Protests to the General Accountability Office (GAO)

By Nick Economou, SBTDC/PTAC Counselor at UNC-Charlotte

The U.S. General Accountability Office (GAO) recently released its 2014 bid protest report to Congress for fiscal year (FY) 2014. During FY 2014, GAO received 2,351 protests and sustained 72 of them or a sustain rate of 13%. In FY 2013, Congress added a new requirement for GAO’s annual report to Congress that required the report to include a summary of the most prevalent grounds for sustaining protests. GAO’s review showed that the most prevalent reasons for sustaining the protest in favor of the protestor were: (1) failure of the agency to follow evaluation criteria; (2) flawed selection decision; (3) unreasonable technical evaluation; and (4) unequal treatment. GAO noted that a significant number of protests do not reach a decision on the merits because agencies voluntarily take corrective action in response to the protest rather than defend the protest on the merits.

During your bid preparation, if you find an ambiguity in the bid, contact the agency buyer before bidding. If you need assistance in bid preparation or need another set of eyes before as a review before you submit your bid or proposal, contact your PTAC counselor. Protesting to the GAO after bid opening is time consuming and costly.

Many factors go into a decision of whether to protest and you have to answer questions such as: (1) Did the agency make a mistake? (2) How strong is my evidence? (3) Did the mistake affect the award decision? (4) How much will a protest cost? (5) Will a protest affect my relationship with the agency? (6) If I win the protest, what remedy will GAO recommend?

Here are some frequently asked questions and answers to bid protests to the GAO.

What is a bid protest? A bid protest is a challenge to the award or proposed award for a contract for the procurement of goods and services or a challenge to the terms of a solicitation for such a contract.

What kinds of bid protests can be filed at GAO? Protests may be filed against procurement actions by federal government agencies.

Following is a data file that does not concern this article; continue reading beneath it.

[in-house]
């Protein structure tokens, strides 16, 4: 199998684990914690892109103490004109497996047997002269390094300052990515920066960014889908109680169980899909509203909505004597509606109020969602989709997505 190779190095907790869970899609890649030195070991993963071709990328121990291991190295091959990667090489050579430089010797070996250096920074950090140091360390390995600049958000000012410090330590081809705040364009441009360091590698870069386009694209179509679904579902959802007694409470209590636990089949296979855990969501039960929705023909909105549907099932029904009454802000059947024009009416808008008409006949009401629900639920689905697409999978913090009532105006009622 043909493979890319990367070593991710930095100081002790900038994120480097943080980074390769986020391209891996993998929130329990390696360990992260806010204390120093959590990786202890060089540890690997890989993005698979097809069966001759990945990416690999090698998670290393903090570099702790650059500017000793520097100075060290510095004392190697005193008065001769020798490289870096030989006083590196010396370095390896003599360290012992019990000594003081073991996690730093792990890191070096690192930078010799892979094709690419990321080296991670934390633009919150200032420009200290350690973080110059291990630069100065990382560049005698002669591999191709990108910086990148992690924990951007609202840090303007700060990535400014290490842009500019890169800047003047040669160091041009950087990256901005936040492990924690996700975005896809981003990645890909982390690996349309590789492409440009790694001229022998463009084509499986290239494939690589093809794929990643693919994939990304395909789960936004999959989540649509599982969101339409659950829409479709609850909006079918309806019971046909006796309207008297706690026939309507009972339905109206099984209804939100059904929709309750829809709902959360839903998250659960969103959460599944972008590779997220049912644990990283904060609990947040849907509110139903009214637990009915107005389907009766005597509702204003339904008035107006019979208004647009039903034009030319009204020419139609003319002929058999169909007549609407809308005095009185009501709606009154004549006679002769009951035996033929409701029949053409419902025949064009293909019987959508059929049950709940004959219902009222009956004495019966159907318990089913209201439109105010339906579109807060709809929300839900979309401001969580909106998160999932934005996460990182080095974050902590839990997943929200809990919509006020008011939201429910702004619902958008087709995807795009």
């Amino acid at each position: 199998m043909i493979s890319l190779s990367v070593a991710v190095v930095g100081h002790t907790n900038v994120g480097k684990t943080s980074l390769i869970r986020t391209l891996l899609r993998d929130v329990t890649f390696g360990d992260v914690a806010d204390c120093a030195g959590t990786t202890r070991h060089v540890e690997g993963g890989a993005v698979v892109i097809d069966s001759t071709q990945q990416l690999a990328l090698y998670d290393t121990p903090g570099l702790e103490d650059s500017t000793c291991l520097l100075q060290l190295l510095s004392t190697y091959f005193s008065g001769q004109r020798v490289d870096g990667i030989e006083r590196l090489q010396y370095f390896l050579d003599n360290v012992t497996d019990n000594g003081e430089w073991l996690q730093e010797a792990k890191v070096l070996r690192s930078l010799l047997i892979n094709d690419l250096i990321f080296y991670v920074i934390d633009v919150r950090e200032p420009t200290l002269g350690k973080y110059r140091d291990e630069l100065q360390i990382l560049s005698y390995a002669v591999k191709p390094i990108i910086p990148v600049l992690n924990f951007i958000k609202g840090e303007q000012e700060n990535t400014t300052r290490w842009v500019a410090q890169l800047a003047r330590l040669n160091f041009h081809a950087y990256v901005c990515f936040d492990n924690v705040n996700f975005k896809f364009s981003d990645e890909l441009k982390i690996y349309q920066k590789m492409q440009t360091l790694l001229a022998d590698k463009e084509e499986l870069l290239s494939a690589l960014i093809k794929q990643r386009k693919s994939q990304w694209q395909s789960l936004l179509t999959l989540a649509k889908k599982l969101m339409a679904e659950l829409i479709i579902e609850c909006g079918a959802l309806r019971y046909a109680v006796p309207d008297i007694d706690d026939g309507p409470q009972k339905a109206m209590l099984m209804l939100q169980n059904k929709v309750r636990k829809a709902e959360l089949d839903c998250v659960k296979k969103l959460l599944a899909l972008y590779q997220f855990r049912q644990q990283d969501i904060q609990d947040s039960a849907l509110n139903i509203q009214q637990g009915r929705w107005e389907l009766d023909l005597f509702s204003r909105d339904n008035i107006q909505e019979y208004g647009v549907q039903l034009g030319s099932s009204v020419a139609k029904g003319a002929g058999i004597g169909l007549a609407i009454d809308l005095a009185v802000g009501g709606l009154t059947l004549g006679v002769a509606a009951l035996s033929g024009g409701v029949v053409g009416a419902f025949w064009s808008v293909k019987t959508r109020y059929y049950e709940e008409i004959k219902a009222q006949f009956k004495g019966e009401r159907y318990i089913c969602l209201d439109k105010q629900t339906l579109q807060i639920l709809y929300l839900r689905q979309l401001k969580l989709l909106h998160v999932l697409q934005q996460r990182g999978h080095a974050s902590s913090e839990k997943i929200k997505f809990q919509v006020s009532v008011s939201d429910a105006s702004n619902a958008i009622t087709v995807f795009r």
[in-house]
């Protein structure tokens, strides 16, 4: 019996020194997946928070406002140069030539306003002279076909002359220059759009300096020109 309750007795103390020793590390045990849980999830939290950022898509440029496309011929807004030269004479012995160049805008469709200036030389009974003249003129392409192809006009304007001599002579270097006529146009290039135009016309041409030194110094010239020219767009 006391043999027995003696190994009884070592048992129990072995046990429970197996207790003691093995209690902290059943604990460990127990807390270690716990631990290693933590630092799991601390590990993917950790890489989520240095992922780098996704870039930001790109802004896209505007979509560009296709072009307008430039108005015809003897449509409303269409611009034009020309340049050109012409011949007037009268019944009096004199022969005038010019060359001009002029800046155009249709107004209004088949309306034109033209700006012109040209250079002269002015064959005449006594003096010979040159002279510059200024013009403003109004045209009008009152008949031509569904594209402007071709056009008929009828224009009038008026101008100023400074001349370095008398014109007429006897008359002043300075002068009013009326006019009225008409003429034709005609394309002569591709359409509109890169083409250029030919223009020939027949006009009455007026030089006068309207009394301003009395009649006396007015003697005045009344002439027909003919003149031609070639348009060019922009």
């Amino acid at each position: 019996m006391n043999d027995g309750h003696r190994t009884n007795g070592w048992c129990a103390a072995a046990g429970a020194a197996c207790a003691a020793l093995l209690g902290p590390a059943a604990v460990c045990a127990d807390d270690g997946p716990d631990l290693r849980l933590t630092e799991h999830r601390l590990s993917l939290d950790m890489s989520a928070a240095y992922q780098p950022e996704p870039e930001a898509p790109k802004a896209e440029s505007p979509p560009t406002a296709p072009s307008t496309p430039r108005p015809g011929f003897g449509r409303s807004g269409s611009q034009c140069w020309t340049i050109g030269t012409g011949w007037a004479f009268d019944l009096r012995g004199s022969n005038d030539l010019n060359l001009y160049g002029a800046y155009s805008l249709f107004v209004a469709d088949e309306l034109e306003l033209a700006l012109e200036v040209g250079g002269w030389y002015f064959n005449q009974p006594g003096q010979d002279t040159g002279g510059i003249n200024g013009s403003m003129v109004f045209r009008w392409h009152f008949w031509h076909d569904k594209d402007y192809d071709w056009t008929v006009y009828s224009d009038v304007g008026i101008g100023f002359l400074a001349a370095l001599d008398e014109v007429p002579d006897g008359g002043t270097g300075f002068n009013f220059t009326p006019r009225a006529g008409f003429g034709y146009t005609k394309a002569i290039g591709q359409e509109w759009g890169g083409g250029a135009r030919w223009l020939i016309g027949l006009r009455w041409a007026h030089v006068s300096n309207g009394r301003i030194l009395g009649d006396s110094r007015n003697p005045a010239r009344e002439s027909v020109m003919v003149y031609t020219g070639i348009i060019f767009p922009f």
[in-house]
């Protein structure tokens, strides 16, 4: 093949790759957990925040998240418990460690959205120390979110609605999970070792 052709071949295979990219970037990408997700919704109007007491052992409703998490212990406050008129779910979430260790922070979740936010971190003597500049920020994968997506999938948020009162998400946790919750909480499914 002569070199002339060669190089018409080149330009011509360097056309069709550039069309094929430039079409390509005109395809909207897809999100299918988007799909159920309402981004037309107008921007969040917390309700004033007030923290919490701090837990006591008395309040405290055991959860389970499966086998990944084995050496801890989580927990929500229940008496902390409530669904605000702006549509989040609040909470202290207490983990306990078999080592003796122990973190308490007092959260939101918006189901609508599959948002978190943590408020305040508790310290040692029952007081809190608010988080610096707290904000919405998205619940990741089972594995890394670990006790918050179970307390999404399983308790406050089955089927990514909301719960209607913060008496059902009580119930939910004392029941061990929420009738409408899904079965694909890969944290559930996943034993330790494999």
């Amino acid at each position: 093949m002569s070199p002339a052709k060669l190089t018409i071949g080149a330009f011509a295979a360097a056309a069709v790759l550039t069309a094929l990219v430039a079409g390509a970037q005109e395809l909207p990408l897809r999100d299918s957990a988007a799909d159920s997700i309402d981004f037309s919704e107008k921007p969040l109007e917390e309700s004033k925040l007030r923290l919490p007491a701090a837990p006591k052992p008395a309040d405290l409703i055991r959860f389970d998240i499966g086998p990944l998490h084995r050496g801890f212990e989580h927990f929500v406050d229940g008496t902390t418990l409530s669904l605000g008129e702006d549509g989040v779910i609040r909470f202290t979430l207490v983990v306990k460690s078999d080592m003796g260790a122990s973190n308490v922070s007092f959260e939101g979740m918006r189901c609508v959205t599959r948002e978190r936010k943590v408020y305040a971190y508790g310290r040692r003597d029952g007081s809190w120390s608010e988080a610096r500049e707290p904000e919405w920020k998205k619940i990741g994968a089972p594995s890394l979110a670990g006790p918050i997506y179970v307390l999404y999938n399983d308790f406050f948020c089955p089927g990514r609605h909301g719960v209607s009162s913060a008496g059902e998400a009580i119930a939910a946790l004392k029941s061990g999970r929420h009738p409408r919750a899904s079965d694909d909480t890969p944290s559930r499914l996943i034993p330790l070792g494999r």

What kinds of protests cannot be filed at GAO? Protests may not be filed against procurement actions by nonfederal government agencies, such as state, local or foreign governments, or actions by certain exempted federal agencies, such as the Postal Service.

Do I need an attorney to file a protest or participate as an intervenor? No. Parties may file a protest or participate as an intervenor without being represented by an attorney. However, only attorneys re permitted to have access to material subject to a protective order.

What is “Corrective Action”? Corrective action is an agency’s voluntary decision to address an issue in response to a protest. Corrective action can occur at any time during a protest. An agency’s corrective action may involve a re-evaluation of proposals, a new award decision, an amendment to a solicitation, or other acti0ns. GAO will typically dismiss a protest if an agency takes corrective action that resolves protest arguments or provides the relief sought by the protestor.

What are the possible outcomes for a GAO protest? A protest is concluded when it is: (1) withdrawn by the protestor; (2) dismissed by GAO because the protest had a technical or procedural flaw or because the agency takes corrective action that addresses the protest; (3) denied by GAO because they found no merit to the protest; or (4) sustained by GAO because they agreed with the protest arguments.

How can I keep up-to-date on new protest decisions? (1) subscribe to a daily email update; (2) subscribe to any of GAO’s legal products feeds, and; (3) follow GAO on twitter.

For more information please go to the following link:

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